That was pretty much our day.  Back at the hotel, ZiXuan wouldn’t let me put her down (we adopted the Yang and then the Yin of bonding babies).  This was unfortunate, because all the kids were dying to be near her.  QingBei was so excited, she could hardly sit still.  She kept running over to us and trying to give ZiXuan things.  It was really cute.  QingBei also went into the bathroom, took down her own underwear without being told, and asked nicely to be put on the potty.  It was an all-out banner day!
Bill finally took the kids to the local mall (while I rocked ZiXuan) and came back with take-out Pizza.  She was especially afraid of the boys, so Bill took them to a movie (Oblivion, with Chinese subtitles) hoping ZiXuan could relax. --It worked.  The girls and I fell asleep.  She is used to a family bed, so it was nice and cozy.   As I said, she has a slight fever, and I don’t want to scare her by taking her picture, but goodness, she is scrumptious.  Here is a picture of her sleeping, after I was finally able to slide out.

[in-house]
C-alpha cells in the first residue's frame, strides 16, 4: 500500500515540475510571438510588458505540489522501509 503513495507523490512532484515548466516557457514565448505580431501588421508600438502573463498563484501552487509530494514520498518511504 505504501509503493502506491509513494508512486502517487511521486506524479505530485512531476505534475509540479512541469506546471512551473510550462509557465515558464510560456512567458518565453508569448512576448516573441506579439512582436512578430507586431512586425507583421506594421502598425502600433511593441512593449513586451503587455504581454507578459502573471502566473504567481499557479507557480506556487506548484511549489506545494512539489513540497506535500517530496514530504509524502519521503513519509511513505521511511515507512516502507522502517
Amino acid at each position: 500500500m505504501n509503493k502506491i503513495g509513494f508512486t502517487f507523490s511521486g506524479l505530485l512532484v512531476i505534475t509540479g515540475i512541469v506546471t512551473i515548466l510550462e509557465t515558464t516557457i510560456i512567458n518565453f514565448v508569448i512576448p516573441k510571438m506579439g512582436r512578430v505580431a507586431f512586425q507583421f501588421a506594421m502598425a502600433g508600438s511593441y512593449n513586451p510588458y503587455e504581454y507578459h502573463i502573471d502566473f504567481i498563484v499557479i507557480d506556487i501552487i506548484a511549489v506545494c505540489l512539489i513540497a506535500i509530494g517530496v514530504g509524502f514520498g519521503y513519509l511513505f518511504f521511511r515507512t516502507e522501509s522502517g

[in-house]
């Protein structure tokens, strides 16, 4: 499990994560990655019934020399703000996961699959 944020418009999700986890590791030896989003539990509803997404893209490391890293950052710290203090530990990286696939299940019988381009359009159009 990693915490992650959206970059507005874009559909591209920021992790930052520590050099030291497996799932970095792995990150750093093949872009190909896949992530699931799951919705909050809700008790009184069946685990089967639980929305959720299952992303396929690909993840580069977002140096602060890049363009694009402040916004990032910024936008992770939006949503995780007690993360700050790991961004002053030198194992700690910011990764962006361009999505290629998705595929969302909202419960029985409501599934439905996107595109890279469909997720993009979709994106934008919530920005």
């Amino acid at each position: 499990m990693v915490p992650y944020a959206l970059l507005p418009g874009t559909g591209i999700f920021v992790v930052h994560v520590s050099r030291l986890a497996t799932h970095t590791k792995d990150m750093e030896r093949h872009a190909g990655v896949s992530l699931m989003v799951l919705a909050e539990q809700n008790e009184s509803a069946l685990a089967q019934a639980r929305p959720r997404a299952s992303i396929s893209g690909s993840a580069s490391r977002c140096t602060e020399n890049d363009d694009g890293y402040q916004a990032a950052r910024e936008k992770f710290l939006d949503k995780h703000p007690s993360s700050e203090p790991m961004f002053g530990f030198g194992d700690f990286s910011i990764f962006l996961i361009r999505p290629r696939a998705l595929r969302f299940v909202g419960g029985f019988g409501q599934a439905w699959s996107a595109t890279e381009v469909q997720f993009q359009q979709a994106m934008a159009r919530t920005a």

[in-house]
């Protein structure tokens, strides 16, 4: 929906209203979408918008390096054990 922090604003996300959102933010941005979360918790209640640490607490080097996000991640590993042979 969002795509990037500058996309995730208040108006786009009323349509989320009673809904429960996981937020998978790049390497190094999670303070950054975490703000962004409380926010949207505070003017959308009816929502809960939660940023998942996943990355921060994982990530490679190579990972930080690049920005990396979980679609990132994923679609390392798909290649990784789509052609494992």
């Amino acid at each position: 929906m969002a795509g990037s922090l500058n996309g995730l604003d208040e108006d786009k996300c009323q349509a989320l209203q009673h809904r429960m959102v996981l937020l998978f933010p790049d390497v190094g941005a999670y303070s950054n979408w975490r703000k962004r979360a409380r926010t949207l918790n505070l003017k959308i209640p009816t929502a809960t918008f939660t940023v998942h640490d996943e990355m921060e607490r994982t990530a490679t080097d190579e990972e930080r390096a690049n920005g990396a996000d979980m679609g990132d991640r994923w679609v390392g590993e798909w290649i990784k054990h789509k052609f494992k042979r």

Sometimes when I look at her, I just want to weep for the people of China. Can you imagine giving that little one away? And her mother--she will miss so much! All for a paltry $5,500 to a government that no longer even needs the money. The entire country is selling their birthright for a pathetic bowl of porridge. They have No Idea what they are giving away.  ...But I do.
Lay your sleeping head, my love,
Human on my faithless arm;

...and in my arms till break of day
Let the living creature lie,
Mortal, guilty, but to me
The entirely beautiful...
Lullaby, W.H. Auden